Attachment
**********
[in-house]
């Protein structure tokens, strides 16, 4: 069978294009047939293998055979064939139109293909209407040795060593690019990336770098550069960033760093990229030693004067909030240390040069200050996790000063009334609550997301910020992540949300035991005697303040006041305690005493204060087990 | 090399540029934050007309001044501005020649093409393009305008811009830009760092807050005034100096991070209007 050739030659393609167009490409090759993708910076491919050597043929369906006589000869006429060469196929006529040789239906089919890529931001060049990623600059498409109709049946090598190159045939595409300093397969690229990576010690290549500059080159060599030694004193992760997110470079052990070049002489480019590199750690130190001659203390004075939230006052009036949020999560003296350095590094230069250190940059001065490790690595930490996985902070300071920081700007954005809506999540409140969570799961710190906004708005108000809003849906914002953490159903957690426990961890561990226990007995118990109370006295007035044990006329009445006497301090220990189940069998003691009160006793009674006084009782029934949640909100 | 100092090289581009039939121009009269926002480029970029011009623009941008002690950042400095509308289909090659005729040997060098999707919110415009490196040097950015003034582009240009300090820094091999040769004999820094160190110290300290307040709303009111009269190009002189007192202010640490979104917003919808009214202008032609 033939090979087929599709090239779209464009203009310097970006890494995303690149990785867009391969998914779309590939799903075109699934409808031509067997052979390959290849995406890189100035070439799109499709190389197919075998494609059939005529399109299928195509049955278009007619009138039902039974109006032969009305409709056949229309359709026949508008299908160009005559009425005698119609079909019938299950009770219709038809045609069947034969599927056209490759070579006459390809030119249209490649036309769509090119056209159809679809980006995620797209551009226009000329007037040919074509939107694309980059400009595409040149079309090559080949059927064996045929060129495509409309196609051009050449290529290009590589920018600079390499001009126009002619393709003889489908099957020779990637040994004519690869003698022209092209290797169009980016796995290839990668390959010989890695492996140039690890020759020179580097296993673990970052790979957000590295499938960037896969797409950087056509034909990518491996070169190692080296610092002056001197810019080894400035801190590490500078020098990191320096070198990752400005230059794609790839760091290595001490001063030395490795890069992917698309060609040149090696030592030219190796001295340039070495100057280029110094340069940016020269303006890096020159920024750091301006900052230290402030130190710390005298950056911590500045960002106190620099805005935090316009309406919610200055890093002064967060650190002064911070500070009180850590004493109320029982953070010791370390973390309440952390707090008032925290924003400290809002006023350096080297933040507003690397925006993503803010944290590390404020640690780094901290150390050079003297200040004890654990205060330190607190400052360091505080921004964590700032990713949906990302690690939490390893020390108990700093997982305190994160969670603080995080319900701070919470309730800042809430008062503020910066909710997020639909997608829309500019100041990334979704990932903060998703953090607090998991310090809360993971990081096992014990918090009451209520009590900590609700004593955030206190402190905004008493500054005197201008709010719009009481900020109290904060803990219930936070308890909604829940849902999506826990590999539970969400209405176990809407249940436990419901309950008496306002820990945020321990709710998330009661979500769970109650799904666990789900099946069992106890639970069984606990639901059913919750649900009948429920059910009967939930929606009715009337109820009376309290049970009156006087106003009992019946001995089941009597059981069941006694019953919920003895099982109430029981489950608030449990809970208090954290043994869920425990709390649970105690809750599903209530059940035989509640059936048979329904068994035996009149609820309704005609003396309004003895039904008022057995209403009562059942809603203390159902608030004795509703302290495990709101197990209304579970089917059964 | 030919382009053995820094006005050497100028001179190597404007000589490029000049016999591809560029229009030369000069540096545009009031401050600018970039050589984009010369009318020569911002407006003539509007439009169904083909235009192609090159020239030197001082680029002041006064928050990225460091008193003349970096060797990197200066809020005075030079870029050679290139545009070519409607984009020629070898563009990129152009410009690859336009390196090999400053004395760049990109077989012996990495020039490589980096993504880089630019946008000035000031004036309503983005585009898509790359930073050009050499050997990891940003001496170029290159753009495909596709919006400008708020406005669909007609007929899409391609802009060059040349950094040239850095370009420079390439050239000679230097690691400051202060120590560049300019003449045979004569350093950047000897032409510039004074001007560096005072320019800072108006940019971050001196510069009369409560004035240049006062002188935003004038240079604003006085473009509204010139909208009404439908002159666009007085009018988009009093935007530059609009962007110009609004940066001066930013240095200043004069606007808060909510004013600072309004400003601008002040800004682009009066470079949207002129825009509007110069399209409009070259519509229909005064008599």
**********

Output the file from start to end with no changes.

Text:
[in-house]
């Protein structure tokens, strides 16, 4: 069978294009047939293998055979064939139109293909209407040795060593690019990336770098550069960033760093990229030693004067909030240390040069200050996790000063009334609550997301910020992540949300035991005697303040006041305690005493204060087990 | 090399540029934050007309001044501005020649093409393009305008811009830009760092807050005034100096991070209007 050739030659393609167009490409090759993708910076491919050597043929369906006589000869006429060469196929006529040789239906089919890529931001060049990623600059498409109709049946090598190159045939595409300093397969690229990576010690290549500059080159060599030694004193992760997110470079052990070049002489480019590199750690130190001659203390004075939230006052009036949020999560003296350095590094230069250190940059001065490790690595930490996985902070300071920081700007954005809506999540409140969570799961710190906004708005108000809003849906914002953490159903957690426990961890561990226990007995118990109370006295007035044990006329009445006497301090220990189940069998003691009160006793009674006084009782029934949640909100 | 100092090289581009039939121009009269926002480029970029011009623009941008002690950042400095509308289909090659005729040997060098999707919110415009490196040097950015003034582009240009300090820094091999040769004999820094160190110290300290307040709303009111009269190009002189007192202010640490979104917003919808009214202008032609 033939090979087929599709090239779209464009203009310097970006890494995303690149990785867009391969998914779309590939799903075109699934409808031509067997052979390959290849995406890189100035070439799109499709190389197919075998494609059939005529399109299928195509049955278009007619009138039902039974109006032969009305409709056949229309359709026949508008299908160009005559009425005698119609079909019938299950009770219709038809045609069947034969599927056209490759070579006459390809030119249209490649036309769509090119056209159809679809980006995620797209551009226009000329007037040919074509939107694309980059400009595409040149079309090559080949059927064996045929060129495509409309196609051009050449290529290009590589920018600079390499001009126009002619393709003889489908099957020779990637040994004519690869003698022209092209290797169009980016796995290839990668390959010989890695492996140039690890020759020179580097296993673990970052790979957000590295499938960037896969797409950087056509034909990518491996070169190692080296610092002056001197810019080894400035801190590490500078020098990191320096070198990752400005230059794609790839760091290595001490001063030395490795890069992917698309060609040149090696030592030219190796001295340039070495100057280029110094340069940016020269303006890096020159920024750091301006900052230290402030130190710390005298950056911590500045960002106190620099805005935090316009309406919610200055890093002064967060650190002064911070500070009180850590004493109320029982953070010791370390973390309440952390707090008032925290924003400290809002006023350096080297933040507003690397925006993503803010944290590390404020640690780094901290150390050079003297200040004890654990205060330190607190400052360091505080921004964590700032990713949906990302690690939490390893020390108990700093997982305190994160969670603080995080319900701070919470309730800042809430008062503020910066909710997020639909997608829309500019100041990334979704990932903060998703953090607090998991310090809360993971990081096992014990918090009451209520009590900590609700004593955030206190402190905004008493500054005197201008709010719009009481900020109290904060803990219930936070308890909604829940849902999506826990590999539970969400209405176990809407249940436990419901309950008496306002820990945020321990709710998330009661979500769970109650799904666990789900099946069992106890639970069984606990639901059913919750649900009948429920059910009967939930929606009715009337109820009376309290049970009156006087106003009992019946001995089941009597059981069941006694019953919920003895099982109430029981489950608030449990809970208090954290043994869920425990709390649970105690809750599903209530059940035989509640059936048979329904068994035996009149609820309704005609003396309004003895039904008022057995209403009562059942809603203390159902608030004795509703302290495990709101197990209304579970089917059964 | 030919382009053995820094006005050497100028001179190597404007000589490029000049016999591809560029229009030369000069540096545009009031401050600018970039050589984009010369009318020569911002407006003539509007439009169904083909235009192609090159020239030197001082680029002041006064928050990225460091008193003349970096060797990197200066809020005075030079870029050679290139545009070519409607984009020629070898563009990129152009410009690859336009390196090999400053004395760049990109077989012996990495020039490589980096993504880089630019946008000035000031004036309503983005585009898509790359930073050009050499050997990891940003001496170029290159753009495909596709919006400008708020406005669909007609007929899409391609802009060059040349950094040239850095370009420079390439050239000679230097690691400051202060120590560049300019003449045979004569350093950047000897032409510039004074001007560096005072320019800072108006940019971050001196510069009369409560004035240049006062002188935003004038240079604003006085473009509204010139909208009404439908002159666009007085009018988009009093935007530059609009962007110009609004940066001066930013240095200043004069606007808060909510004013600072309004400003601008002040800004682009009066470079949207002129825009509007110069399209409009070259519509229909005064008599």